Forum Replies Created
July 17, 2012 at 7:55 pm #157415
Hi again Craig,
The company I used to work for had three to four landscape install crews working on different projects similar to your company. Of course, they were all working within a 50 mile radius of each other. So, a bit easier on the coordination, etc. We also had a four person horticulture crew, which I was in charge of. Our crew did everything from bed design and planting to tree trimming, pruning, annuals, etc. Basically a maintenance crew. Our crew often remediated problems or warranty items associated with the install crews and acted as a “follow up” team that targeted issues before they blew up into huge problems with large warranty price tags. We also were able to keep clients happy by paying attention to them after the install and maintain a line of communication with the owner/general manager
You might want to consider adding a float crew that does this and offers maintenance service as a intermediary between your install crews and the overall long term viability of the landscape. In addition, some others who posted here suggested hiring an assistant that can tag team with you and cover you so you can take a day off and enjoy the fruits of your labor.
Also, I took a look at your website. I was surprised to see it was very cutesy and kind of “busy” graphically. Your company’s work however is amazing. I would suggest a rework of your website to reflect the professionalism of your installs and how well they are photographed.July 13, 2012 at 5:49 pm #157424
Having worked as a foreman for a medium sized landscape company I can attest that as soon as the crew leaders got enough experience and backing to start their own company, they did. If you are a good boss and a good man they will probably want to stick with you. However, they aren’t you. They won’t be able to necessarily see your vision. They might not have your training. Or, they might just want to bring home a paycheck and don’t get emotionally invested in the outcome of the project. Lots of variables here. You went big with your business and lost some day to day oversight. I agree with some of the posts below that encourage you to hone in on providing clarification to their role, their continuing ed and their ability to reinforce the mission of your company.July 13, 2012 at 5:40 pm #157062
I haven’t posted on this forum for awhile but I thought I’d respond to your post because resumes are kind of an area of interest for me. I’ve always struggled with how personal to get on a resume…there’s a fine line, depending on what you know about the firm/organization and what the vibe is if you’ve been in contact with them. Networking and getting to know people is always a smart idea but I would advise keeping your personal pics out of the resume and electronic portfolio.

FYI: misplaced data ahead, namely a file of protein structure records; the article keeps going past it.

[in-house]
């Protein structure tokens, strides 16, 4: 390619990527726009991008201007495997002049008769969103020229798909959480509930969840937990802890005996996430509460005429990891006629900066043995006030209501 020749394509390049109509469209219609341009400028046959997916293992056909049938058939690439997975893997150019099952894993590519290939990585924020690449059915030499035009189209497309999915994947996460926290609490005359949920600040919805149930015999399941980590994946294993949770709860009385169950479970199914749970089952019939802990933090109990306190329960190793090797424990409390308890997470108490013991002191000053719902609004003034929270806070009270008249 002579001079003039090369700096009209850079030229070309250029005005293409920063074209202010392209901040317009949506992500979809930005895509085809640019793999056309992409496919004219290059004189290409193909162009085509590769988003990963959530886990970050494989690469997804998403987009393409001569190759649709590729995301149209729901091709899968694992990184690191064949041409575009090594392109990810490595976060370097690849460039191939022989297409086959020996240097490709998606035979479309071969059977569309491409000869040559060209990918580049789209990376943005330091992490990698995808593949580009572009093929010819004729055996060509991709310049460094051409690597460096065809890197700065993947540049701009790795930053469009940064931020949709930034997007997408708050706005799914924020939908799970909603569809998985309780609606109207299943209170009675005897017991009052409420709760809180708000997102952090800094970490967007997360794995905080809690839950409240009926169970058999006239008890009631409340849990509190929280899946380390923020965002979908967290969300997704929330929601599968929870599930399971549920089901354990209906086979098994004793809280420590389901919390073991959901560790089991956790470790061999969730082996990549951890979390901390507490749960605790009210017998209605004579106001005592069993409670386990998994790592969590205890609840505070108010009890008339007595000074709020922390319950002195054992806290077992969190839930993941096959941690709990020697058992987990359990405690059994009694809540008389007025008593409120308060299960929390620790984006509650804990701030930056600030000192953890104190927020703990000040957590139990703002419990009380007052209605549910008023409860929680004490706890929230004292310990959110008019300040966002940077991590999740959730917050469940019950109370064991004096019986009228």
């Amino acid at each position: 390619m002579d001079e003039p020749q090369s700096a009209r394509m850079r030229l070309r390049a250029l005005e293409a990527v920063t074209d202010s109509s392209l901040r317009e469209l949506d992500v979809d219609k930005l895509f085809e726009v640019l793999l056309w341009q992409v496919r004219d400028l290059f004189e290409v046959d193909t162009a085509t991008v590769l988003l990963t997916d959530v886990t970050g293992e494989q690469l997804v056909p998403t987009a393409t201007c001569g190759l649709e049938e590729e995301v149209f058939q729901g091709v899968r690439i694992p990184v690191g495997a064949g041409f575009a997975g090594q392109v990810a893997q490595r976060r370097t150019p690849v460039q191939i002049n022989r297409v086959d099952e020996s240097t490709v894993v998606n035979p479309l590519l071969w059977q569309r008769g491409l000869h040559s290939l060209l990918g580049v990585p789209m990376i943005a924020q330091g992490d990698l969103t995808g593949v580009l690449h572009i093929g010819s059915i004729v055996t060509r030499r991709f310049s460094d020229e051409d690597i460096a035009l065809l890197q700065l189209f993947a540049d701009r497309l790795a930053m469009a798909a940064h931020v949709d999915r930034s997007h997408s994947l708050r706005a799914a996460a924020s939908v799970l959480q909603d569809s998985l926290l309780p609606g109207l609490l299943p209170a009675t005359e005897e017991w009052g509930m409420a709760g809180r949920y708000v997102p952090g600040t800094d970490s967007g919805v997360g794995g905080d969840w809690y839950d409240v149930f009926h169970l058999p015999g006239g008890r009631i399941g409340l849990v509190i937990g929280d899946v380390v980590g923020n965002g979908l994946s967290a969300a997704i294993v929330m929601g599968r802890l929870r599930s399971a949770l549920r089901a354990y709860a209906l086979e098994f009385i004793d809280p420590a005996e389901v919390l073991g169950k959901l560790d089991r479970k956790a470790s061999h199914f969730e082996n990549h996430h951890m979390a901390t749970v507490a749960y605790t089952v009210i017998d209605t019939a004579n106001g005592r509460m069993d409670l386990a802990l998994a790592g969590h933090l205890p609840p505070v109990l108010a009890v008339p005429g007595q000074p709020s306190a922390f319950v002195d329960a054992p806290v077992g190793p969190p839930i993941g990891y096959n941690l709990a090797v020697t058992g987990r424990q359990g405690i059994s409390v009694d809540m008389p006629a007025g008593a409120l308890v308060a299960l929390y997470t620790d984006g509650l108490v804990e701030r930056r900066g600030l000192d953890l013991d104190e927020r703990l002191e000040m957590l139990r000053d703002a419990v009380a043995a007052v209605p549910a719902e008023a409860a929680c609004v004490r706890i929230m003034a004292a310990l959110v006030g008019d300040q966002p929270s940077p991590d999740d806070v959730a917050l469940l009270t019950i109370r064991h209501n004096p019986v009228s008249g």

As far as the content of your resume and cover letter, I just had some input for you. Take it with a grain of salt. Please don’t be offended. I look at alot of these as a project manager reviewing proposals from firms, in which they place detailed resumes and backgrounds for their designers.
In your resume: 1)You use the word “I” alot. Avoid this at all costs. 2)Use more flattering, but honest, descriptions of your work experience. 3)Your experience is gapped from April 2011 to current…what did you do then? Employers are going to want to know. If you were unemployed, be prepared to show that you were diligently pursuing other career opportunities in the realm of classes, certifications, etc. if you feel that might help.
In your cover letter: 1)Again, avoid starting sentences with “I.” 2)Play around with breaking up your intro and your main body into two or three smaller paragraphs to balance your text on the page better.
And lastly, your portfolio images: 1)Your computer graphics are strong. Hand drawn not as much. Maybe focus on balancing your computer images with some “as-built” photos showing implemented designs. Before and afters are telling. It also speaks to how well you can manage the installation of one of your own projects. 2)I remember from school long ago that if you can’t print exquisitely, use alternative printing methods. I would suggest you either hammer home excellent hand printing or substitute it on your portfolio with computer generated text/font that accentuated your images.
Good luck and keep on riding dude!